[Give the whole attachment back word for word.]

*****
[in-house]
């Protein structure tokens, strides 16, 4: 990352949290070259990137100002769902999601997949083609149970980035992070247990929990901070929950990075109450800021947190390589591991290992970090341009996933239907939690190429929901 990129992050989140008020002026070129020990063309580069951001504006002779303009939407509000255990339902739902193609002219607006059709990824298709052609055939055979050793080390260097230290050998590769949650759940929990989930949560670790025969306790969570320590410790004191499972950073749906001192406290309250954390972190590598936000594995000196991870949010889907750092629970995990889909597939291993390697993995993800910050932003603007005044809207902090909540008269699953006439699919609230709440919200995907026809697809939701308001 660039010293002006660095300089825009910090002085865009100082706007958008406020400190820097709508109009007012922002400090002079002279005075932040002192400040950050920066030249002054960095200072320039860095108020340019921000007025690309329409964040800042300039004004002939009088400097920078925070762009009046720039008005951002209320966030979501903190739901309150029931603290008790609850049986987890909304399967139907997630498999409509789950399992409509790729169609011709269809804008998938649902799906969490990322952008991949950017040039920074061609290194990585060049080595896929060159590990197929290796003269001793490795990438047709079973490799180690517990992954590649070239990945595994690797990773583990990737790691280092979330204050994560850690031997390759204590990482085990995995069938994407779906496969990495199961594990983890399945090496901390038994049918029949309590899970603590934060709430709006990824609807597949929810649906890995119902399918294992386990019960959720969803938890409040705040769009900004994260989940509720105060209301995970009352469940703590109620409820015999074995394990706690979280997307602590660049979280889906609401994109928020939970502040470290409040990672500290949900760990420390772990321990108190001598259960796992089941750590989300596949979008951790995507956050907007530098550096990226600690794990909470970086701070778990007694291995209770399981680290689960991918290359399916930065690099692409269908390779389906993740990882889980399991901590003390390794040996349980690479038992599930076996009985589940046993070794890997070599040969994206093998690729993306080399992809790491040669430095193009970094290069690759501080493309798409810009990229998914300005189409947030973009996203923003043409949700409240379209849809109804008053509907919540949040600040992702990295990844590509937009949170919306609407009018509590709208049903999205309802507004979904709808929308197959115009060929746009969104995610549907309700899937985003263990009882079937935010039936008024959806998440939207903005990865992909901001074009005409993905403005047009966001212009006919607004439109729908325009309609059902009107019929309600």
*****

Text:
[in-house]
């Protein structure tokens, strides 16, 4: 990352949290070259990137100002769902999601997949083609149970980035992070247990929990901070929950990075109450800021947190390589591991290992970090341009996933239907939690190429929901 990129992050989140008020002026070129020990063309580069951001504006002779303009939407509000255990339902739902193609002219607006059709990824298709052609055939055979050793080390260097230290050998590769949650759940929990989930949560670790025969306790969570320590410790004191499972950073749906001192406290309250954390972190590598936000594995000196991870949010889907750092629970995990889909597939291993390697993995993800910050932003603007005044809207902090909540008269699953006439699919609230709440919200995907026809697809939701308001 660039010293002006660095300089825009910090002085865009100082706007958008406020400190820097709508109009007012922002400090002079002279005075932040002192400040950050920066030249002054960095200072320039860095108020340019921000007025690309329409964040800042300039004004002939009088400097920078925070762009009046720039008005951002209320966030979501903190739901309150029931603290008790609850049986987890909304399967139907997630498999409509789950399992409509790729169609011709269809804008998938649902799906969490990322952008991949950017040039920074061609290194990585060049080595896929060159590990197929290796003269001793490795990438047709079973490799180690517990992954590649070239990945595994690797990773583990990737790691280092979330204050994560850690031997390759204590990482085990995995069938994407779906496969990495199961594990983890399945090496901390038994049918029949309590899970603590934060709430709006990824609807597949929810649906890995119902399918294992386990019960959720969803938890409040705040769009900004994260989940509720105060209301995970009352469940703590109620409820015999074995394990706690979280997307602590660049979280889906609401994109928020939970502040470290409040990672500290949900760990420390772990321990108190001598259960796992089941750590989300596949979008951790995507956050907007530098550096990226600690794990909470970086701070778990007694291995209770399981680290689960991918290359399916930065690099692409269908390779389906993740990882889980399991901590003390390794040996349980690479038992599930076996009985589940046993070794890997070599040969994206093998690729993306080399992809790491040669430095193009970094290069690759501080493309798409810009990229998914300005189409947030973009996203923003043409949700409240379209849809109804008053509907919540949040600040992702990295990844590509937009949170919306609407009018509590709208049903999205309802507004979904709808929308197959115009060929746009969104995610549907309700899937985003263990009882079937935010039936008024959806998440939207903005990865992909901001074009005409993905403005047009966001212009006919607004439109729908325009309609059902009107019929309600």